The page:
The very successful two-person TV/stage/film writing team of Billy Van Zandt and Jane Milmore will present a sneak peek of its latest stage production — the musical “Man*O* Pause — for two nights only at McLoone’s Supper Club in Asbury Park.
This time, however, the longtime writing partners and Jersey Shore artists are working as a threesome. Their 24th stage production is based on an idea pitched by musician and all-around entertainer Wayland Pickard.
“It came out of left field,” Van Zandt said in a recent telephone interview. “He had an idea for a show: that men go through ‘the change,’ too, basically. And we would write the lyrics and book.
“He’s a brilliant composer and musical director. He works with headliners all over the world and he knows his stuff,” Van Zandt said. “There was just something funny about the idea and we thought, ‘Well, why not?
“Normally, we say, ‘No, thank you.’ We just like it when it’s the two of us. A couple of times we’ve worked with people we liked, but we pursued them,” he explained.
“We’ve worked on ‘Men*O*Pause’ for awhile. Now it’s more of a fun and casual evening, like a nightclub act. Three funny guys and me,” Van Zandt explained in a recent telephone interview referring to Glenn Jones, Tom Frascatore and Jeff Babey. “Rather than wait to mount a whole show, we thought we’d just do a sneak peak of the music.”
Van Zandt and Milmore specialize in double entendre humor and made a career mining it in writing such comedies as “Love, Sex, and the I.R.S.,” “Playing Doctor,” “The Senator Wore Pantyhose,” “A Little Quickie,” “What the Bellhop Saw” and “What the Rabbi Saw.”
They also wrote and performed weekly in the international mega-hit “You’ve Got Hate Mail” at the Triad Theatre (now Stage 72 on West 72nd Street in Manhattan) from September 2010 through January 2015. The comedy continues to be produced in translation around the world.
Both grew up in Monmouth County — he in Middletown, she in Keansburg — before going Hollywood where, between jobs and auditions, they wrote plays that originally were produced by Kathy Reed and Dennis Lynch at The Dam Site dinner theater in Tinton Falls (now MJ’s at the Falls) in the 1980s. They had started acting earlier at the now defunct Barn Theatre in Rumson.
Besides their stage work, the team wrote, created, developed and/or acted in such TV shows including “Newhart,” “Anything But Love,” “Sydney,” “Suddenly Susan,” “The Wayans Bros.” and “Nurses.”
They were nominated for an Emmy Award for their TV special “I Love Lucy: The Very First Show.” They won People’s Choice and NAACP Image awards for the Martin Lawrence comedy “Martin” and a Prism Multi-Cultural Award for “The Hughleys.” Also, they wrote and acted in the feature film “A Wake in Providence.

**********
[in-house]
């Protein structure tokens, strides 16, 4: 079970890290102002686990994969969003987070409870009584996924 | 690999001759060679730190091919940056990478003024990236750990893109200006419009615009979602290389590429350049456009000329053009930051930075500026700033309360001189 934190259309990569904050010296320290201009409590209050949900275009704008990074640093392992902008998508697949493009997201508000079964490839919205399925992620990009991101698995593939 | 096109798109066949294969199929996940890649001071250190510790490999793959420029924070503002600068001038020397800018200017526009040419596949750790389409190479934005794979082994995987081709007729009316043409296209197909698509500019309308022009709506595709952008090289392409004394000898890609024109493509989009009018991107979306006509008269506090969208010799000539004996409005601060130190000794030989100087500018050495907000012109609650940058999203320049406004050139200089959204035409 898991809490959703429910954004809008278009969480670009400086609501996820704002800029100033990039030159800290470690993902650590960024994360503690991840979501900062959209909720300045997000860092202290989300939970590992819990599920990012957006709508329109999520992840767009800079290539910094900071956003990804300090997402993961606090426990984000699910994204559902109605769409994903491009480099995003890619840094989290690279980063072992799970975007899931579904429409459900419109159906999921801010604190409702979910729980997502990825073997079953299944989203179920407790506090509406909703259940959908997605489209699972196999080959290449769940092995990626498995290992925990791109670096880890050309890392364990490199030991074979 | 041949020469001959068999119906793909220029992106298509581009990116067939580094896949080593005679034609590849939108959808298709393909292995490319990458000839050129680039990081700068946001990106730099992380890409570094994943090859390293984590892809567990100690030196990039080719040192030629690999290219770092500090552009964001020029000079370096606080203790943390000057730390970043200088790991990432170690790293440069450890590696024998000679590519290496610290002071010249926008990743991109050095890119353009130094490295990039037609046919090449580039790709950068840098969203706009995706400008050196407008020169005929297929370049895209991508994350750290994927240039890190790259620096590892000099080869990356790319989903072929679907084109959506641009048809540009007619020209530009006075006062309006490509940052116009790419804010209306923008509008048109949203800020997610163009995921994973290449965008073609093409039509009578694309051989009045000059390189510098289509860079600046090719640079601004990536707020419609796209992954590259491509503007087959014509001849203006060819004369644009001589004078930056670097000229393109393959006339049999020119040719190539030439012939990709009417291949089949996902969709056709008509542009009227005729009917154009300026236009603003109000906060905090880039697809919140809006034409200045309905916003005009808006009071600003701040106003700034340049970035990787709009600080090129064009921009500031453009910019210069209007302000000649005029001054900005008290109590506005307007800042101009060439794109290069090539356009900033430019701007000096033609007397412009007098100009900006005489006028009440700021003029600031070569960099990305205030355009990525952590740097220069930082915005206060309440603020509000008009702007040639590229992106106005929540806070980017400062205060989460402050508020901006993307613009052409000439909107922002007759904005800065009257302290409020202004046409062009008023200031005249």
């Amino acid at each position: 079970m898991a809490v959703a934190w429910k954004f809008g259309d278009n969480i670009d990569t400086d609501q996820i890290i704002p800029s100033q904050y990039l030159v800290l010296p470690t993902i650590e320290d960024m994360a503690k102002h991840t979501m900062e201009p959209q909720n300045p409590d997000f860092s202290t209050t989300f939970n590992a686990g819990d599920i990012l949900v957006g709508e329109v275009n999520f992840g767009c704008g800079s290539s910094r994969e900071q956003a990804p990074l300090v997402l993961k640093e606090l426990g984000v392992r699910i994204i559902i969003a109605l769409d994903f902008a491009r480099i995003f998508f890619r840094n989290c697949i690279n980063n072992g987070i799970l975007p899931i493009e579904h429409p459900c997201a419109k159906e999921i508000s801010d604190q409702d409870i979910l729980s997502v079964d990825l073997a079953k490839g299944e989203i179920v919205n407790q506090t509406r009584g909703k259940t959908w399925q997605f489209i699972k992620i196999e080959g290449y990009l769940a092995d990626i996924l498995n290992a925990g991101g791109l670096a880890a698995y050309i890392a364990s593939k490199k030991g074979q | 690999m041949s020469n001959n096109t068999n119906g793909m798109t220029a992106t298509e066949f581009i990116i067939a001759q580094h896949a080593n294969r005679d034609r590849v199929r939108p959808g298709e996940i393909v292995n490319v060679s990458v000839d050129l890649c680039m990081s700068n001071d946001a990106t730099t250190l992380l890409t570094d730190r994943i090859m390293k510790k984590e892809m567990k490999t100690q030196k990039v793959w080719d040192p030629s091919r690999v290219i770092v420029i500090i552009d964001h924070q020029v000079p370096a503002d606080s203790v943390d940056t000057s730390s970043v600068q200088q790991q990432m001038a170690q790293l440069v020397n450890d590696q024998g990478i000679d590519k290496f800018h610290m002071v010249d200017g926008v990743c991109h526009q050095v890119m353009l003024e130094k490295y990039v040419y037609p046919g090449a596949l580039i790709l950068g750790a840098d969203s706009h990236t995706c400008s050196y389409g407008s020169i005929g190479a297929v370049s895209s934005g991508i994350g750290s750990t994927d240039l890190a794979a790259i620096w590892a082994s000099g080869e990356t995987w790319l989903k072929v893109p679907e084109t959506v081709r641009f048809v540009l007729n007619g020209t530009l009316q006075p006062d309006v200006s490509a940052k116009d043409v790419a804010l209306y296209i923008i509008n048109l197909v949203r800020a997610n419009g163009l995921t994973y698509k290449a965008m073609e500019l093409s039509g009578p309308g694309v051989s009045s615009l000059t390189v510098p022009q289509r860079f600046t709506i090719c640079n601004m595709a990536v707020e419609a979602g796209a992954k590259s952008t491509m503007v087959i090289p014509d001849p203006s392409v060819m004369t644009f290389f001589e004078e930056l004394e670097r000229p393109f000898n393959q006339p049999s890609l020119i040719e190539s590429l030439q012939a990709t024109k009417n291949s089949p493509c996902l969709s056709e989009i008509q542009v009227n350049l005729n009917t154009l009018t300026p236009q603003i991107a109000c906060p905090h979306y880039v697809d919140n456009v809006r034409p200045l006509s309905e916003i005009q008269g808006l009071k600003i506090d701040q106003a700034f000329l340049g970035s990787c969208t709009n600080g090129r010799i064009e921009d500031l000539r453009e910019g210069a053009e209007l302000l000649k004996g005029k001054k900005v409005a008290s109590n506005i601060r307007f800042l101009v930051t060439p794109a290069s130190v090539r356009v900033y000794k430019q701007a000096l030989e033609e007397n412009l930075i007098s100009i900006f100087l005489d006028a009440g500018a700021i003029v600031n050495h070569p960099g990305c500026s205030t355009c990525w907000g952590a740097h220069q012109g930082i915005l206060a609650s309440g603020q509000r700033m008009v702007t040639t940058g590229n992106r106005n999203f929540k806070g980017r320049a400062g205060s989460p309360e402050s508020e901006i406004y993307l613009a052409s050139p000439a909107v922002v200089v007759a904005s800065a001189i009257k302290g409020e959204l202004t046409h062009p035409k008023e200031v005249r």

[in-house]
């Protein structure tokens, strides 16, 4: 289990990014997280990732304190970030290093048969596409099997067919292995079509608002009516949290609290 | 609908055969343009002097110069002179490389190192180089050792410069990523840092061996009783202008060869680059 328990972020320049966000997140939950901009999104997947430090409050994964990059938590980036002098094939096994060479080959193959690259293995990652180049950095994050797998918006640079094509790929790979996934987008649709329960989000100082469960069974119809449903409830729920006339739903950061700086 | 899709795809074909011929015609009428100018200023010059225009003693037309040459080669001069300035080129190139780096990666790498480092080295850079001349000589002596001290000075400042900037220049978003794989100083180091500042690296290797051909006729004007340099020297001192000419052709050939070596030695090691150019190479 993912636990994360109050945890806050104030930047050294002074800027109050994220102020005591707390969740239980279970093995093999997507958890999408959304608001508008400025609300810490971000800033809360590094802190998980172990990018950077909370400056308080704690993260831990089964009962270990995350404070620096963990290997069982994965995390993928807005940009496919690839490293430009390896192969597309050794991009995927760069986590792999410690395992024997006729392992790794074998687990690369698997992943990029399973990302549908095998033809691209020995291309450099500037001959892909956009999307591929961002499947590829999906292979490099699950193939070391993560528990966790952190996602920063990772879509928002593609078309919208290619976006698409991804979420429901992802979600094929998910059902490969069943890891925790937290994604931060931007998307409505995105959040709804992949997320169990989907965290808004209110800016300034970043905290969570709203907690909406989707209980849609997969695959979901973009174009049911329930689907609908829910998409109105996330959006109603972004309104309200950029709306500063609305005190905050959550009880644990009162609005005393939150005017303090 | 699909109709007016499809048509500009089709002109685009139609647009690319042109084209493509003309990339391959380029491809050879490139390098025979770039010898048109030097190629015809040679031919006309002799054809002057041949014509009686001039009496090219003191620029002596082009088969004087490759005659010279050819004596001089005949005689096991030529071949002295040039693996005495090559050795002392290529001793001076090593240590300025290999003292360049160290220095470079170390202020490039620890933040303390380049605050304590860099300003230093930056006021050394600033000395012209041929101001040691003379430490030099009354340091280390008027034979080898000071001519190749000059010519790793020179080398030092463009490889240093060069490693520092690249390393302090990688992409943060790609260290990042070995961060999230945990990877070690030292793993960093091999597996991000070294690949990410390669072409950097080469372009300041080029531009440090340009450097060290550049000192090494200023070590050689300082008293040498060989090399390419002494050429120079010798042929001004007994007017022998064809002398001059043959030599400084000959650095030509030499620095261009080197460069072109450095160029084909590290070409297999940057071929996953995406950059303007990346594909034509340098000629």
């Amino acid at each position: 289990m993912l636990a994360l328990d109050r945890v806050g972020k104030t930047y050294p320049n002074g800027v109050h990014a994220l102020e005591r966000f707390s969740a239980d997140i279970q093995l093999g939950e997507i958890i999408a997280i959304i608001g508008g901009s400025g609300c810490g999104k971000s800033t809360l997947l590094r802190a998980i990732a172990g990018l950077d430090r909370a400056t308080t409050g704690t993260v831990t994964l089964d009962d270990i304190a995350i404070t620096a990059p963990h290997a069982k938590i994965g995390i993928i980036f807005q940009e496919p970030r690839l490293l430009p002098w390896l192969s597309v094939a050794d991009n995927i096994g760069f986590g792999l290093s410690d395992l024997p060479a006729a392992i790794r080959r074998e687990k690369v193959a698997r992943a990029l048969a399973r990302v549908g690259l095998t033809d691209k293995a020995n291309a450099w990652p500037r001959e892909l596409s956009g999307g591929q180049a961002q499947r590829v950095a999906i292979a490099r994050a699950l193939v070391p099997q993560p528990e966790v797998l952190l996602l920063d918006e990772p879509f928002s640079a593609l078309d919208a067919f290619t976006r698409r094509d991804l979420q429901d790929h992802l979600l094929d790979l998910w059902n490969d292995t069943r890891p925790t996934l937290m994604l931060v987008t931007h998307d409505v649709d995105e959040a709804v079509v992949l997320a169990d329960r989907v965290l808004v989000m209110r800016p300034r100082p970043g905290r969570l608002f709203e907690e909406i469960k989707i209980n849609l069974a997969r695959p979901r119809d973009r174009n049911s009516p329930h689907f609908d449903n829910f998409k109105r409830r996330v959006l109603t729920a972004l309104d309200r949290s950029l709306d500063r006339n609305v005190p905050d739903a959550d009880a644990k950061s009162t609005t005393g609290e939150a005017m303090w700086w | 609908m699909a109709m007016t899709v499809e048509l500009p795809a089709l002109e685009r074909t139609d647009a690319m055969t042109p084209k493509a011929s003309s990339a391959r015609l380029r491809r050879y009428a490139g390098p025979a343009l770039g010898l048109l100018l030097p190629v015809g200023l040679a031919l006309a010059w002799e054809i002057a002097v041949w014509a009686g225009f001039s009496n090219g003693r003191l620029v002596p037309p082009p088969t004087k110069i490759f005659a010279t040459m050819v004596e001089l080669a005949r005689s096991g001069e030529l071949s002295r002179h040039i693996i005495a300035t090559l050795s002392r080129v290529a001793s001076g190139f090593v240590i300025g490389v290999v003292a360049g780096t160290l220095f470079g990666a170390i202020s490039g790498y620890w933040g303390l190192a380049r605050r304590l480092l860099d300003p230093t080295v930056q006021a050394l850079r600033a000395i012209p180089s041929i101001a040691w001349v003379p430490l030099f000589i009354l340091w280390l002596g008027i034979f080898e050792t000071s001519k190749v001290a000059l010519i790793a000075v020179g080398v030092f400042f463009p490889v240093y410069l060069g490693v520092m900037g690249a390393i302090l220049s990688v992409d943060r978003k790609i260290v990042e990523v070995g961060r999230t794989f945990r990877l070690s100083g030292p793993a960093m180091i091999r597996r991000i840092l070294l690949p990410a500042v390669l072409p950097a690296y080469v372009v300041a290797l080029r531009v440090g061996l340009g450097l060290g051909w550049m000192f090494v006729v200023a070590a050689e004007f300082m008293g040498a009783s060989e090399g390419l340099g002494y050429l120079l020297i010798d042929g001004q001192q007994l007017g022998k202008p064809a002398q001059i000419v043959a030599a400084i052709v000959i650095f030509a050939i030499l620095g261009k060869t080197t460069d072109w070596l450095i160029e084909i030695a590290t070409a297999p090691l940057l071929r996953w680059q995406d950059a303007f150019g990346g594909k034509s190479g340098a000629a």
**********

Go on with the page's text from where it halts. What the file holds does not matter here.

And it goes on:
For nearly 30 years, Van Zandt and Milmore would return to the Shore area, particularly Brookdale Community College in Middletown and produce a new full-length, fully staged, two-act comedy each Spring. It was as predictable as the swallows returning to the Mission San Juan Capistano in March.
But once “You’ve Got Hate Mail” (loosely based on the collapse of Milmore’s first marriage), became so popular and they were commuting from Los Angeles to Manhattan weekly for performances, combined with changes at BCC, plus other issues, premiering an annual show just wasn’t working anymore.
(Both writers live in California. In 2015, Van Zandt sold a second home in Middletown on Brown Dock Road that he shared with his wife Adrienne Barbeau, from whom he currently is separated, and their two now college-age sons William and Walker. Milmore maintains a home in Rumson and currently is married to Richard Vaczy, a TV writer and producer.)
They miss opening shows at the Shore, Van Zandt said. “Man*O*Pause” at McLoone’s Supper Club is a way to satiate local fans.
“These are our people,” Van Zandt said. “We’re still working on the show and this is the first time anyone will see it.”
Friend, musician and restaurateur Tim McLoone — with whom they previously collaborated on “Merrily We Dance and Sing (or the Naughty Boy)” — booked the show for Nov. 16 at his Asbury Park supper club.
It sold out in 24 hours, Van Zandt said. A second night was added on Nov. 17.
Pickard, who lives and works in Los Vegas, is flying in to be the music director. Currently the show includes 14 songs and runs about 70 minutes, no intermission.
“Four guys are talking about the changes they go through at a certain age, myriad issues such as hair loss, weight gain, unfulfilled dream, kids and marriage.
“All men, when they hit their 50s, go through it one way or another,” Van Zandt said. “But men don’t like to talk about themselves.
“I hope, with funny songs on an off topic, men will relate and find it funny while women will understand what husbands go through.”
The goal is to see what works and what doesn’t and take it from there. No costumes, no dance routines, no book. Long term, Van Zandt said, they are looking at bookings in Vegas or on cruise ships.
“They don’t like long shows in Vegas,” Van Zandt explained. “They want people back at the tables.
“If it has universal appeal, though,” he added, “the show could go anywhere.”